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You really should give the cavalier a try. I'm using them in a couple of teles for the type of rock your doing. The type amp your using will play an important role but the cavs are truly outstanding for hard drivin rock.
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Old January 31st, 2013, 12:13 AM   #11 (permalink)
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Quote:
Originally Posted by Yodhan View Post
I was in the same boat as you, with the same guitar, and I was turned onto the Cavalier Lion from Rob DiStifano. I think it is a bit fuller and sounds incredible.
What he said. Another vote for the Lion.
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Old January 31st, 2013, 02:21 AM   #12 (permalink)
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My personal choice for rock are D Allen's Hot vintage set. You can get just the bridge pup. I only play rock and this pup is awesome. Articulate and punchy that handles drive really well.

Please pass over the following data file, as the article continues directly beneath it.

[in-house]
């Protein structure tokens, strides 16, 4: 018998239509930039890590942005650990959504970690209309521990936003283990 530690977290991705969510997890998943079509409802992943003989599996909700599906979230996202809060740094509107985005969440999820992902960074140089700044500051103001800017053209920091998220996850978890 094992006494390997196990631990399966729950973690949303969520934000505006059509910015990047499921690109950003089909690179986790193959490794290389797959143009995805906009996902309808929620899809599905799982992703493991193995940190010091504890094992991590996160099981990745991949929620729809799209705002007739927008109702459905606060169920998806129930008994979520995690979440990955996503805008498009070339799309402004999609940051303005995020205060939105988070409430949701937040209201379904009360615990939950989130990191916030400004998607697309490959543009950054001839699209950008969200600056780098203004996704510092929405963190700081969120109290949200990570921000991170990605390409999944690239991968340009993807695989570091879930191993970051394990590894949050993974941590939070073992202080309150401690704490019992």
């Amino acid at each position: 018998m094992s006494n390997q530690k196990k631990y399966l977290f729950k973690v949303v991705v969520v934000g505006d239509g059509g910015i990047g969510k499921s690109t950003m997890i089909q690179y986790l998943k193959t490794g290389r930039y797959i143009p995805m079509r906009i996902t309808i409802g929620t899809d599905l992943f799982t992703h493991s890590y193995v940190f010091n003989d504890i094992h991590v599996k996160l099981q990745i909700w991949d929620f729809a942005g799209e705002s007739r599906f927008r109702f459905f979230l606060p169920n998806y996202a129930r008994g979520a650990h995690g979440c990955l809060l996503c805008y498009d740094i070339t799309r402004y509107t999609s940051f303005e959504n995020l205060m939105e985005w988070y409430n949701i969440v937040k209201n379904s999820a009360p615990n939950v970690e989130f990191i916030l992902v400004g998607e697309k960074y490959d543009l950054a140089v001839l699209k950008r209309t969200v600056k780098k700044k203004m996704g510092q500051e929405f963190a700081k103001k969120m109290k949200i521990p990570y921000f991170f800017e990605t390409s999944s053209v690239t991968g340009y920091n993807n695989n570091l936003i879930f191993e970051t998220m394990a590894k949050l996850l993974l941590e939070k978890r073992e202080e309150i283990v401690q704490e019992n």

Sorry to throw out more choices!
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Old January 31st, 2013, 02:52 AM   #13 (permalink)
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I have two identical (as possible) Teles. Both are MIJ Jerry Donahues. I put a JD in one and a Broadcaster in the other.

To my ears, either pup will do what you want. Neither is overly bright or harsh, but they can both twang when necessary. I think the JD is slightly hotter, but only slightly.

I've used a variety of dirt boxes with them -- Tube Screamer based ODs, Boss BD-2 and OD-3, a Timmy, MXR 108 (SI fuzzface clone). In my hands, both work well with these dirt boxes. They could sound overly bright if you set your guitar, pedals and amp wrong, but I think I get some nice ballsy, juicy, thick sounds out of them.

There's a guy selling a Broadcaster pup in the classified section. No affiliation. $40. Give it a try and if you don't like it, flip it.